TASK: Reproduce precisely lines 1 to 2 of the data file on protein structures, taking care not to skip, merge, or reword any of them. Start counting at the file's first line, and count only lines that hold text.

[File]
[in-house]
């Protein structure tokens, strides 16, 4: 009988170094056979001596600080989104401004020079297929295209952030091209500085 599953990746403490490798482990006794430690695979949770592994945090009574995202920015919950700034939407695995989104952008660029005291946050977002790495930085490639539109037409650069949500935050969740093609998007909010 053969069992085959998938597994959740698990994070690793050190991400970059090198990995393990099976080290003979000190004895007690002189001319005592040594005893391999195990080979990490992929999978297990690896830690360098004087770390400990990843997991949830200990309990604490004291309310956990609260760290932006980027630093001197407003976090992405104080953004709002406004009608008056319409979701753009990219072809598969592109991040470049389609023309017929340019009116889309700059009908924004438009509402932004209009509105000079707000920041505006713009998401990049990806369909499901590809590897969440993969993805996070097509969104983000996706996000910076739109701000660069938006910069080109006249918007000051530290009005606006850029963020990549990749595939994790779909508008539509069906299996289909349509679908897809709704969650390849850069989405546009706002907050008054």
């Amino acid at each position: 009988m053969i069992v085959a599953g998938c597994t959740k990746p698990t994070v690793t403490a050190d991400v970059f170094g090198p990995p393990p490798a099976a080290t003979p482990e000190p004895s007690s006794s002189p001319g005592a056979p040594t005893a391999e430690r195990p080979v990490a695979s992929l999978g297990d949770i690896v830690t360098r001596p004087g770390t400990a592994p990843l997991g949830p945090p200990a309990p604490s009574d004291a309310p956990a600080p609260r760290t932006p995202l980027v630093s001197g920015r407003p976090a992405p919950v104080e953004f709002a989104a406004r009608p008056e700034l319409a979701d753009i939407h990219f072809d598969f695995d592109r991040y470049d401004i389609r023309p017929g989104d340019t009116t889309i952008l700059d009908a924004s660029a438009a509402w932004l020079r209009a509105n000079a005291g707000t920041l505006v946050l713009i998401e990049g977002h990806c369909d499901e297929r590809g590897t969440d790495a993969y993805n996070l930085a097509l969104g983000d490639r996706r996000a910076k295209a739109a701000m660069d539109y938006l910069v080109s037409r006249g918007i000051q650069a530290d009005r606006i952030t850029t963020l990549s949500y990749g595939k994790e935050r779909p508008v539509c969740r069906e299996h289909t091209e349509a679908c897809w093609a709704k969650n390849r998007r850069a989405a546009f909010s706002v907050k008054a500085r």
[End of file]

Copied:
[in-house]
């Protein structure tokens, strides 16, 4: 009988170094056979001596600080989104401004020079297929295209952030091209500085 599953990746403490490798482990006794430690695979949770592994945090009574995202920015919950700034939407695995989104952008660029005291946050977002790495930085490639539109037409650069949500935050969740093609998007909010 053969069992085959998938597994959740698990994070690793050190991400970059090198990995393990099976080290003979000190004895007690002189001319005592040594005893391999195990080979990490992929999978297990690896830690360098004087770390400990990843997991949830200990309990604490004291309310956990609260760290932006980027630093001197407003976090992405104080953004709002406004009608008056319409979701753009990219072809598969592109991040470049389609023309017929340019009116889309700059009908924004438009509402932004209009509105000079707000920041505006713009998401990049990806369909499901590809590897969440993969993805996070097509969104983000996706996000910076739109701000660069938006910069080109006249918007000051530290009005606006850029963020990549990749595939994790779909508008539509069906299996289909349509679908897809709704969650390849850069989405546009706002907050008054």